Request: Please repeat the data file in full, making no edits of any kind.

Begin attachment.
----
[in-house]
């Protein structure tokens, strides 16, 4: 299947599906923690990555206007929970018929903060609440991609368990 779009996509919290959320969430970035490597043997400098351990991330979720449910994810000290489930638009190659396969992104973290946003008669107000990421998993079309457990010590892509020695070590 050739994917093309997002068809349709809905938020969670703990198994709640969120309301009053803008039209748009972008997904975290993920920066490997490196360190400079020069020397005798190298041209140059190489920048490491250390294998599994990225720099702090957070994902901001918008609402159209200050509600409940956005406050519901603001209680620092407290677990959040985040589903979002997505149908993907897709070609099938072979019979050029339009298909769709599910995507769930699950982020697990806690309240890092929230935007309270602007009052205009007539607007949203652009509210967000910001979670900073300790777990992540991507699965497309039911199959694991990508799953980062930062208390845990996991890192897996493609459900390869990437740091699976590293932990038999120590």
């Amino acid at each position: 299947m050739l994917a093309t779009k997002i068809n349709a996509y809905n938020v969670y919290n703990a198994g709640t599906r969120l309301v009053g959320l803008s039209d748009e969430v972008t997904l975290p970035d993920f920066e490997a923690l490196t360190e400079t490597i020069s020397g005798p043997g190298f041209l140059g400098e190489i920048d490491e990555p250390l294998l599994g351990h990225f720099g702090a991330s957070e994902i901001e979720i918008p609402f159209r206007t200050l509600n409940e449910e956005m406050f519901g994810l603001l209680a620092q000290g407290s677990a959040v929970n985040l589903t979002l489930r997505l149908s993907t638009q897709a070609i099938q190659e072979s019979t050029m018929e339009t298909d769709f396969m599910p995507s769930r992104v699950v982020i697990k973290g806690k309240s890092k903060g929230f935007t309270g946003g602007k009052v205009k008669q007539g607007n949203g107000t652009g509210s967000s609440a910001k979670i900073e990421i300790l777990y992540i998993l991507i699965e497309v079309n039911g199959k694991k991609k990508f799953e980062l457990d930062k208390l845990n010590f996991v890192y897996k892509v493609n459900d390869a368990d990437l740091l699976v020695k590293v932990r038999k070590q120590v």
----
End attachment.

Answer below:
[in-house]
């Protein structure tokens, strides 16, 4: 299947599906923690990555206007929970018929903060609440991609368990 779009996509919290959320969430970035490597043997400098351990991330979720449910994810000290489930638009190659396969992104973290946003008669107000990421998993079309457990010590892509020695070590 050739994917093309997002068809349709809905938020969670703990198994709640969120309301009053803008039209748009972008997904975290993920920066490997490196360190400079020069020397005798190298041209140059190489920048490491250390294998599994990225720099702090957070994902901001918008609402159209200050509600409940956005406050519901603001209680620092407290677990959040985040589903979002997505149908993907897709070609099938072979019979050029339009298909769709599910995507769930699950982020697990806690309240890092929230935007309270602007009052205009007539607007949203652009509210967000910001979670900073300790777990992540991507699965497309039911199959694991990508799953980062930062208390845990996991890192897996493609459900390869990437740091699976590293932990038999120590």
């Amino acid at each position: 299947m050739l994917a093309t779009k997002i068809n349709a996509y809905n938020v969670y919290n703990a198994g709640t599906r969120l309301v009053g959320l803008s039209d748009e969430v972008t997904l975290p970035d993920f920066e490997a923690l490196t360190e400079t490597i020069s020397g005798p043997g190298f041209l140059g400098e190489i920048d490491e990555p250390l294998l599994g351990h990225f720099g702090a991330s957070e994902i901001e979720i918008p609402f159209r206007t200050l509600n409940e449910e956005m406050f519901g994810l603001l209680a620092q000290g407290s677990a959040v929970n985040l589903t979002l489930r997505l149908s993907t638009q897709a070609i099938q190659e072979s019979t050029m018929e339009t298909d769709f396969m599910p995507s769930r992104v699950v982020i697990k973290g806690k309240s890092k903060g929230f935007t309270g946003g602007k009052v205009k008669q007539g607007n949203g107000t652009g509210s967000s609440a910001k979670i900073e990421i300790l777990y992540i998993l991507i699965e497309v079309n039911g199959k694991k991609k990508f799953e980062l457990d930062k208390l845990n010590f996991v890192y897996k892509v493609n459900d390869a368990d990437l740091l699976v020695k590293v932990r038999k070590q120590v």